“After the first assembly of the film Ken decided to take out all the music we had from the period apart from that of the authentic voice of a Belfast man – Van Morrison. Ken chose all the cues. He knew which songs resonated with him even though the songs may have been written in the 1980s or 1990s.”
The film features eight classic Van Morrison tracks and a new song written for the film prior to the shoot. “It was a good decision since it meant I could focus on sound design – adding in sounds of Belfast harbour, the sound of the sea essentially the sound of the city.”
Aside from the riot scenes where he deployed two cameras, Branagh staged most of the set-ups with a single camera. “The stillness allowed the sense of memory to breathe,” Ní Dhonghaíle says, although this gave her little room to cut in terms of coverage and put the emphasis more on constructing the story.
“If we moved a whole scene we found we could strengthen the story or create a better flow of the film. There is one scene concerning Pa going back to England that we moved to later which had a more visceral, emotional resonance for any parent who has to leave their children.”
She adds, “When you are no longer in the same room as your director, because of Covid, you have to devise a strategy where you can forensically interrogate your rushes to make sure you’ve found the best part of the story to tell. Ken’s confidence in own film makes him a gracious collaborator.”
The story is also personal to Ní Dhonghaíle whose father has lived an extraordinary life that bears witness to the themes in the film.
Danny (Donal) Donnelly was just 17 when he was interned without trial in 1956 and jailed for 10 years essentially for being a civil rights activist (he was never a member of the Provisional IRA). On Boxing Day 1960, aged 21, he escaped from Belfast’s Crumlin Road prison and avoided recapture despite a massive manhunt with the help of members of both republican and nationalist communities. Donnelly, who was christened the ‘invisible man’ by the authorities because they couldn’t find him, was pardoned in in 1986 (long before the Good Friday agreement). In 2014 he retraced these events in a documentary The Invisible Man, which Una directed.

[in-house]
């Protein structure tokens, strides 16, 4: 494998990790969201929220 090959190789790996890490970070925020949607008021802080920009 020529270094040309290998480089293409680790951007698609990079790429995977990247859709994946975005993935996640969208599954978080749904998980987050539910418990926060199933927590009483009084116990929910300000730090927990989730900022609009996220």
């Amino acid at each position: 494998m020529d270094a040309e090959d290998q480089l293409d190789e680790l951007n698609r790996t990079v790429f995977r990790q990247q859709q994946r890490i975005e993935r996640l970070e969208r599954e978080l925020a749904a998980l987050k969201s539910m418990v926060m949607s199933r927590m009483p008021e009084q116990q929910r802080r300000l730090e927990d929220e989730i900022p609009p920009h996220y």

“His is a story of hope because what shines through is the friendship of ordinary people, mainly women, who helped my father to safety,” Ní Dhonghaíle says. “I grew up in Dublin and dad always spoke about the friendship between Protestants and Catholics. That resonated with me when I read Ken’s script.
- Read more: Interview: Una Ní Dhonghaíle
“I found that Pop was very much like my dad - always with an easy turn of phrase, a great knowledge of poetry, the effortless ability to break into song or verse to emphasise a point. The film also depicts great intimacy and kindness between the generations where grandparents and parents lived in terraced streets around the corner from one another.”
Donnelly, now 82, recounted his story in the book ‘Prisoner 1082’ in which he wrote that had politicians attended to the civil and social injustice of the 1950s in Northern Ireland then in all probability the Troubles would not have happened.
“Critics [of Belfast] might question whether Catholics and Protestants could have lived as neighbours and acted with such humanity and compassion but my dad’s story is a validation,” says Ní Dhonghaíle. “He could say he lived through it.”
Donnelly has also seen a test screening of Belfast and - invited onto our Zoom call to talk about it - describes Branagh’s depiction as “unusual in so far as it’s coming from a soft unionist point of view.”
He says, “Usually, on screen we see the extremes of Republicanism or occasionally the loyalist story but never something like this. It’s an enchanting gem in my opinion.”